Raupo Creek vineyard at Seresin Estate.

Dining in Marlborough, New Zealand

Culinary culture.

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Located at the top of New Zealand’s South Island, Marlborough is not only the largest wine region in the country, but it has also become the country’s gourmet capital. Marlborough’s flavourful mix of culinary innovation and cultural diversity has helped earn New Zealand its reputation as an exciting culinary destination for discerning foodies. Pacific influences, organics and indigenous foods all make Marlborough worth a visit.

With countless wineries and an abundance of fresh local produce, Marlborough is best experienced during the summer. Bound by the blue Richmond Range and the tawny Wither Hills, Marlborough’s Wairau Valley is the largest wine area within the region. Paved roads roll past cherry trees and tidy rows of grapevines; the region is perfect for cycling from winery to winery.

First visit Mahi, where winemaker Brian Bicknell is making stylish, complex, mostly single-vineyard wines. Sample his finely textured, just released sauvignon blanc with fresh Sounds oysters. Next, make a stop at New Zealand cinematographer Michael Seresin’s estate; it is a pioneer of biodynamic viticulture in the region. Try the 2008 Seresin Sauvignon Blanc. It is not a typical Marlborough sauvignon blanc; by blending with semillon and using barrel fermentation, the winery brings out extra layers of flavour, and as a result, the wine has more mystery, more depth.

MONTECRISTO: Dining in Marlborough, New Zealand

A rack of local lamb from Gibb’s Vineyard Restaurant.

Seresin also produces a range of extra virgin olive oils, including some that are enhanced with accents of citrus. The Lemon blend is enhanced with organic Lisbon and Villa Franca lemons. The subtlety of the enhancement is brilliant, and adds another dimension to the exquisite oil. The result is highly fragrant, and lends well to fish.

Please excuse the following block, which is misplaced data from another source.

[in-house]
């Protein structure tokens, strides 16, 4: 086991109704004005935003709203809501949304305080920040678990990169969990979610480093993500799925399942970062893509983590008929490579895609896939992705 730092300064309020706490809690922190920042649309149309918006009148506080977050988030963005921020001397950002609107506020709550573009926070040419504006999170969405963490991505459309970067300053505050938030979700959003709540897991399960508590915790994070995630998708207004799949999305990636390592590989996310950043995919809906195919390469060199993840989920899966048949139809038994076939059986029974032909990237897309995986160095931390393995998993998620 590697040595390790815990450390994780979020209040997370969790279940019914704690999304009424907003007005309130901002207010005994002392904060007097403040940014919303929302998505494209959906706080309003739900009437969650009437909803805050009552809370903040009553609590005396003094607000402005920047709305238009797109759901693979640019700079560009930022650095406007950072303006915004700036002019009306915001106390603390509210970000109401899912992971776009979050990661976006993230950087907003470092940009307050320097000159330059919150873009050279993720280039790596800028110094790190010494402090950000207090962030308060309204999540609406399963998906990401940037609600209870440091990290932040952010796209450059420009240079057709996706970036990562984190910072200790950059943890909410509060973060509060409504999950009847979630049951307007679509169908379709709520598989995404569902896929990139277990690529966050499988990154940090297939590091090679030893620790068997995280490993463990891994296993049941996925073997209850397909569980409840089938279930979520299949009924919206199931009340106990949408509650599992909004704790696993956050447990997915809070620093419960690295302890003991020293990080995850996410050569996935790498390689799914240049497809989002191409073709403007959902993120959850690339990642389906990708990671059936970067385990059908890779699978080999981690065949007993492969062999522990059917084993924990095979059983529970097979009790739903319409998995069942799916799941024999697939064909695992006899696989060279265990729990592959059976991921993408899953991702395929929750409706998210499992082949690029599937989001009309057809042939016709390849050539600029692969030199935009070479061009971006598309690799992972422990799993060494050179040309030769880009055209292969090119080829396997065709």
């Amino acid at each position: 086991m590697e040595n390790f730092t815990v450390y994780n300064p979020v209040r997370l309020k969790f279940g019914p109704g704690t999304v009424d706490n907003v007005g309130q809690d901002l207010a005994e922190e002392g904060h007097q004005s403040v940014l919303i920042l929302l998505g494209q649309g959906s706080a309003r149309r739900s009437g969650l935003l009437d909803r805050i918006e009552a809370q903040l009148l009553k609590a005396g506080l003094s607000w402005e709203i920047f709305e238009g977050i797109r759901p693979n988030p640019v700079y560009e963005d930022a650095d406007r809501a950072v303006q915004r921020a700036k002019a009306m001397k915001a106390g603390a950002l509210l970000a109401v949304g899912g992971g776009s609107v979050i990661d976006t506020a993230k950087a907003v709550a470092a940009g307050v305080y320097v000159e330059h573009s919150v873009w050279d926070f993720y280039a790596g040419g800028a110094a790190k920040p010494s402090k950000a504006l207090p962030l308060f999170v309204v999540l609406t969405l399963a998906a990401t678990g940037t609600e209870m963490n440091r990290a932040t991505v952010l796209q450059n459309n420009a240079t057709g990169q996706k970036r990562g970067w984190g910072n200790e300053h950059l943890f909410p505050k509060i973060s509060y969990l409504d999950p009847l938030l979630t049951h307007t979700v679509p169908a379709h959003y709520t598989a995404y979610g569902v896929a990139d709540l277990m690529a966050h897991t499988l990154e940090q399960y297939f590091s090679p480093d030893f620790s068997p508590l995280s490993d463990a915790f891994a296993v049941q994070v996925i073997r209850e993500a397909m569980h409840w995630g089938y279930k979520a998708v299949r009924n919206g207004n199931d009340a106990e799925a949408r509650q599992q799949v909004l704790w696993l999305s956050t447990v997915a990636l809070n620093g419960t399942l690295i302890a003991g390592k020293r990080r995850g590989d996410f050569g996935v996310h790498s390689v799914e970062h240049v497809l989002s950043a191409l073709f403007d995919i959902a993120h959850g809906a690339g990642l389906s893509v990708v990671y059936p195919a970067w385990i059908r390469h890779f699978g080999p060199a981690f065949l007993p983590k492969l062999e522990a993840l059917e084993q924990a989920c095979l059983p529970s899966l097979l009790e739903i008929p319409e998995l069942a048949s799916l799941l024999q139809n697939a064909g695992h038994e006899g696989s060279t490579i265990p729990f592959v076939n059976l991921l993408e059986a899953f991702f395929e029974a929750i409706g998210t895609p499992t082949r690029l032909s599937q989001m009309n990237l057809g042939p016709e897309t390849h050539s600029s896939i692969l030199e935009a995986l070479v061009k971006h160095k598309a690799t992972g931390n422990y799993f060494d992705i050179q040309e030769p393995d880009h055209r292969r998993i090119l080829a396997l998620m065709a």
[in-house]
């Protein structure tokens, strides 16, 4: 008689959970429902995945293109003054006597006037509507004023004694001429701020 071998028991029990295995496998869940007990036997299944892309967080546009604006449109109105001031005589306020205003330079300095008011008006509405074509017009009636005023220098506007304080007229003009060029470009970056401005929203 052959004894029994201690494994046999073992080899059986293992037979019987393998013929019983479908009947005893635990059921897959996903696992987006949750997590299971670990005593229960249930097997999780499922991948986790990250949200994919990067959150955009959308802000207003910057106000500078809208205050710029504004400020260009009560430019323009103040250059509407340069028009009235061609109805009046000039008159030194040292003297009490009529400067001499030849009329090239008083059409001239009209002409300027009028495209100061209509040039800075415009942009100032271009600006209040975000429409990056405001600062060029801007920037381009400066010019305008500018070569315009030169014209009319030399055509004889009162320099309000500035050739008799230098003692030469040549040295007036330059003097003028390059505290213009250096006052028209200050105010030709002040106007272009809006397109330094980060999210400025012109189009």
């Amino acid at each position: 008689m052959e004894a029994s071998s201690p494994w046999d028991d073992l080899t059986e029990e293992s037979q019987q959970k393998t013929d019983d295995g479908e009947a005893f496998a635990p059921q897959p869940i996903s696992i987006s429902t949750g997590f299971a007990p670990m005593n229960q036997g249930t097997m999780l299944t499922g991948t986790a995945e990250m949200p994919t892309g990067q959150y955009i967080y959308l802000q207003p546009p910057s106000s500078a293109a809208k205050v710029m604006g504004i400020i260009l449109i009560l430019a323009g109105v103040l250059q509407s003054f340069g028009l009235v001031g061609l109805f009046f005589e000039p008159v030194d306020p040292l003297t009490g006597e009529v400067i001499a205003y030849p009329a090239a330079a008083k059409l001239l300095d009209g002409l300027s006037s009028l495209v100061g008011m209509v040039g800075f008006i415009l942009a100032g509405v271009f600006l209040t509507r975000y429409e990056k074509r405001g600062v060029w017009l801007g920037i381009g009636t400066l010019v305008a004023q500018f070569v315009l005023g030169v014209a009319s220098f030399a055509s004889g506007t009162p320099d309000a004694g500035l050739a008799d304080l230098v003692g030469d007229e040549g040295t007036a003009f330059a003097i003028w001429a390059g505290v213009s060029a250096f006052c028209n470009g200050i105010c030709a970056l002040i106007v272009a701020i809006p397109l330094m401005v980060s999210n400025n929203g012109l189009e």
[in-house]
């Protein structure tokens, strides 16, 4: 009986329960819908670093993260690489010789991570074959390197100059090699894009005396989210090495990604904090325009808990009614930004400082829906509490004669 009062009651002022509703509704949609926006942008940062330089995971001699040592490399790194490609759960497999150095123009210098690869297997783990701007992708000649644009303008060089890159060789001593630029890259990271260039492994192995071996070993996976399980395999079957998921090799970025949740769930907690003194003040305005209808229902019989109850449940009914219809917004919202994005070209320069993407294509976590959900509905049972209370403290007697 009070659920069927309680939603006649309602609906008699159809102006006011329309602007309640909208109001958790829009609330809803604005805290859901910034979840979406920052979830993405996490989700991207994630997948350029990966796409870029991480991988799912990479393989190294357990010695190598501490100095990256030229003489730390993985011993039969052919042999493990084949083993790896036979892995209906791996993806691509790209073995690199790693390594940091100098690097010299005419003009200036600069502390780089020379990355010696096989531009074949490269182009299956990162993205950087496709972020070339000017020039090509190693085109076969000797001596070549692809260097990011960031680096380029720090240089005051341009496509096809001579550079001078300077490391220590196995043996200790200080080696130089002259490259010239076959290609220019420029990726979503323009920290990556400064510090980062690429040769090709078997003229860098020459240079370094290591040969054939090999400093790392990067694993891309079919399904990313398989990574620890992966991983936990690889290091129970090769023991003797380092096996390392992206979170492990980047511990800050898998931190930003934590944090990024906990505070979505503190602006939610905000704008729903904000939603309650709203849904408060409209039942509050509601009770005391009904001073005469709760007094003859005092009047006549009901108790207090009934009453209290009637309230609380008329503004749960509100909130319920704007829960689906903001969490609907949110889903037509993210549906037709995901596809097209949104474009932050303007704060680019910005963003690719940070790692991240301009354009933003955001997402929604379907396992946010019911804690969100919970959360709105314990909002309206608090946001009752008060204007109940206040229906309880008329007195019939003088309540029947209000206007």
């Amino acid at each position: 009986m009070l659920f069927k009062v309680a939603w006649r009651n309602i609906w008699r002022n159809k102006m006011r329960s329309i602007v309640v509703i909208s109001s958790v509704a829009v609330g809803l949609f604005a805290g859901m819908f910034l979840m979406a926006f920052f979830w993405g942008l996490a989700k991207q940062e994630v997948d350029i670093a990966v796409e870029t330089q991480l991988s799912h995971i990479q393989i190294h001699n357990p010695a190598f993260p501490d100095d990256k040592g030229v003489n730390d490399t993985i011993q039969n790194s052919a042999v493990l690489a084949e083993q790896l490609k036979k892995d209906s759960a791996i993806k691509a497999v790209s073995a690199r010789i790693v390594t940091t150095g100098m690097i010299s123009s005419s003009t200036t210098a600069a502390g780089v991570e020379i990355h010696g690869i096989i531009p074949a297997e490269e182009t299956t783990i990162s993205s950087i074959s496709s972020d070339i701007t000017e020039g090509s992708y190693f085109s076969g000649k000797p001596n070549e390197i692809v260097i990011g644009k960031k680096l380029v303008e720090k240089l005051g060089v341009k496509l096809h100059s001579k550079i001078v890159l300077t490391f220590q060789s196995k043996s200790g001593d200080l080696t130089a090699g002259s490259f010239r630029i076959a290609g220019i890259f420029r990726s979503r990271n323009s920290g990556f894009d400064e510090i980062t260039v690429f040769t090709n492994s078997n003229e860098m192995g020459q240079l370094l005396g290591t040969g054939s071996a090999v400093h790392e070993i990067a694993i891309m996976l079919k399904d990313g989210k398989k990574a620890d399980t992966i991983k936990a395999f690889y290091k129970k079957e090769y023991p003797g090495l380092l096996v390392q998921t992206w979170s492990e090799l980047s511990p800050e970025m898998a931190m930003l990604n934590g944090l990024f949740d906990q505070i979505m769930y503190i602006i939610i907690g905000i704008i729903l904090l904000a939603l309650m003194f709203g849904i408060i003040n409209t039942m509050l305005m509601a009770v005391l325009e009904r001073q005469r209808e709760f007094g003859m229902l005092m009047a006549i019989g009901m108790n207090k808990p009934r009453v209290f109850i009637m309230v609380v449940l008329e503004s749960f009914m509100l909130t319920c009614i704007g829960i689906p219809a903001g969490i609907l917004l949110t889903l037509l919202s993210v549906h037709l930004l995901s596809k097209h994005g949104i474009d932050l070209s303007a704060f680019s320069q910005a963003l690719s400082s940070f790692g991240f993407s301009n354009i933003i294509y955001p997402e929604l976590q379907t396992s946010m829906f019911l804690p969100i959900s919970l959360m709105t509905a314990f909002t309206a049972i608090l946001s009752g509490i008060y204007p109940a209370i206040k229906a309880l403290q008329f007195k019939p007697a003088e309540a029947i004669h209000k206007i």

For lunch, visit Hans Herzog’s Cellar Door Bistro—Marlborough’s so-called “best-kept secret”—to enjoy simple and delicious regional cuisine while taking in the view of the mountains from across the vineyard. You may become so relaxed in the garden that you might not realize that it has started to rain: my girlfriend and I were soaked from cycling back along the vine-lined Rapaura Road to our accommodation at Vintner’s Retreat. We didn’t care.

Once dry, dine with the locals at Gibb’s Vineyard Restaurant. Here, local lamb and cervena (venison) pair well with grape-grower Ivan Sutherland and winemaker James Healy’s delicious 2007 Dog Point Pinot Noir or Fromm winemaker Hätsch Kalberer’s standout 2005 Clayvin Vineyard Pinot Noir, one of New Zealand’s most distinctive pinots.

On Sundays, join the locals again as they meander through the Marlborough Farmers’ Market. Not only can you find fresh, regionally grown vegetables, but the market also attracts specialty produce and gourmet goods including locally roasted coffee, subtropical fruit such as feijoa and tamarillo, and jars of manuka honey. Be sure to also pick up some Sherrington Grange artisanal cheese; try the Havelock—it’s dipped in 10-year-old oak-aged local brandy and wrapped in a chestnut leaf. Delicious.

Or time your visit with the Marlborough Wine Festival, held in February each year. This is New Zealand’s largest culinary festival, with more than 300 wines available for tasting, as well as wine tutorials and a food-and-wine pairing competition. Food tourism within New Zealand is developing at a rapid rate, and the Wine Festival is yet another example of how New Zealand’s worldwide reputation, award-winning produce and specialist chefs draw tourists to the source.

Post Date:

June 18, 2010